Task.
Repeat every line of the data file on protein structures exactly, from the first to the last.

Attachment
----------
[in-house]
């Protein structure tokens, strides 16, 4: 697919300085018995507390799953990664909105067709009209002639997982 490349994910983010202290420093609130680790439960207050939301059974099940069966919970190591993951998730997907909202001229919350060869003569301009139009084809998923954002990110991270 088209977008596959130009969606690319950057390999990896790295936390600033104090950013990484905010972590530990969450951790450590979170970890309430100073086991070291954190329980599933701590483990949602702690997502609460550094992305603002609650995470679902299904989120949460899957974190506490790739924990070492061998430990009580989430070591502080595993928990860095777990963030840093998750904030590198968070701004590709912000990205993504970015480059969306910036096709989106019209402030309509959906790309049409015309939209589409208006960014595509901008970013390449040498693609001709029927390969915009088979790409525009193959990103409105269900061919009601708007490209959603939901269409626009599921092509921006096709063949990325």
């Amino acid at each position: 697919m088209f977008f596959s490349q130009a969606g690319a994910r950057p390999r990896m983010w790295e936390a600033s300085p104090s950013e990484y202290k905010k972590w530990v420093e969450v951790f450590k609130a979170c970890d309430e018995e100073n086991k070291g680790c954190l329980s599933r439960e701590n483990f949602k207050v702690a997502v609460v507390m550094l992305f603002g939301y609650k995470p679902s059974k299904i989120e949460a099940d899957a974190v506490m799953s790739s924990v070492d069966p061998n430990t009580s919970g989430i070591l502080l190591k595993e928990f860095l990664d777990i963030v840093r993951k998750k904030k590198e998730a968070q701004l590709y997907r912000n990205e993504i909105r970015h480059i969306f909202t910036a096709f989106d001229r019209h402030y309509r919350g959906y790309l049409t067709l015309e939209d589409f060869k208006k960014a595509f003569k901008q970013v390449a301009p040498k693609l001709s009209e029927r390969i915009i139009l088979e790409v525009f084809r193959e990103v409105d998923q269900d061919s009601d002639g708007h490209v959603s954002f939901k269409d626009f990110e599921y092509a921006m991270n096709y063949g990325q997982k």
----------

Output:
[in-house]
């Protein structure tokens, strides 16, 4: 697919300085018995507390799953990664909105067709009209002639997982 490349994910983010202290420093609130680790439960207050939301059974099940069966919970190591993951998730997907909202001229919350060869003569301009139009084809998923954002990110991270 088209977008596959130009969606690319950057390999990896790295936390600033104090950013990484905010972590530990969450951790450590979170970890309430100073086991070291954190329980599933701590483990949602702690997502609460550094992305603002609650995470679902299904989120949460899957974190506490790739924990070492061998430990009580989430070591502080595993928990860095777990963030840093998750904030590198968070701004590709912000990205993504970015480059969306910036096709989106019209402030309509959906790309049409015309939209589409208006960014595509901008970013390449040498693609001709029927390969915009088979790409525009193959990103409105269900061919009601708007490209959603939901269409626009599921092509921006096709063949990325």
């Amino acid at each position: 697919m088209f977008f596959s490349q130009a969606g690319a994910r950057p390999r990896m983010w790295e936390a600033s300085p104090s950013e990484y202290k905010k972590w530990v420093e969450v951790f450590k609130a979170c970890d309430e018995e100073n086991k070291g680790c954190l329980s599933r439960e701590n483990f949602k207050v702690a997502v609460v507390m550094l992305f603002g939301y609650k995470p679902s059974k299904i989120e949460a099940d899957a974190v506490m799953s790739s924990v070492d069966p061998n430990t009580s919970g989430i070591l502080l190591k595993e928990f860095l990664d777990i963030v840093r993951k998750k904030k590198e998730a968070q701004l590709y997907r912000n990205e993504i909105r970015h480059i969306f909202t910036a096709f989106d001229r019209h402030y309509r919350g959906y790309l049409t067709l015309e939209d589409f060869k208006k960014a595509f003569k901008q970013v390449a301009p040498k693609l001709s009209e029927r390969i915009i139009l088979e790409v525009f084809r193959e990103v409105d998923q269900d061919s009601d002639g708007h490209v959603s954002f939901k269409d626009f990110e599921y092509a921006m991270n096709y063949g990325q997982k």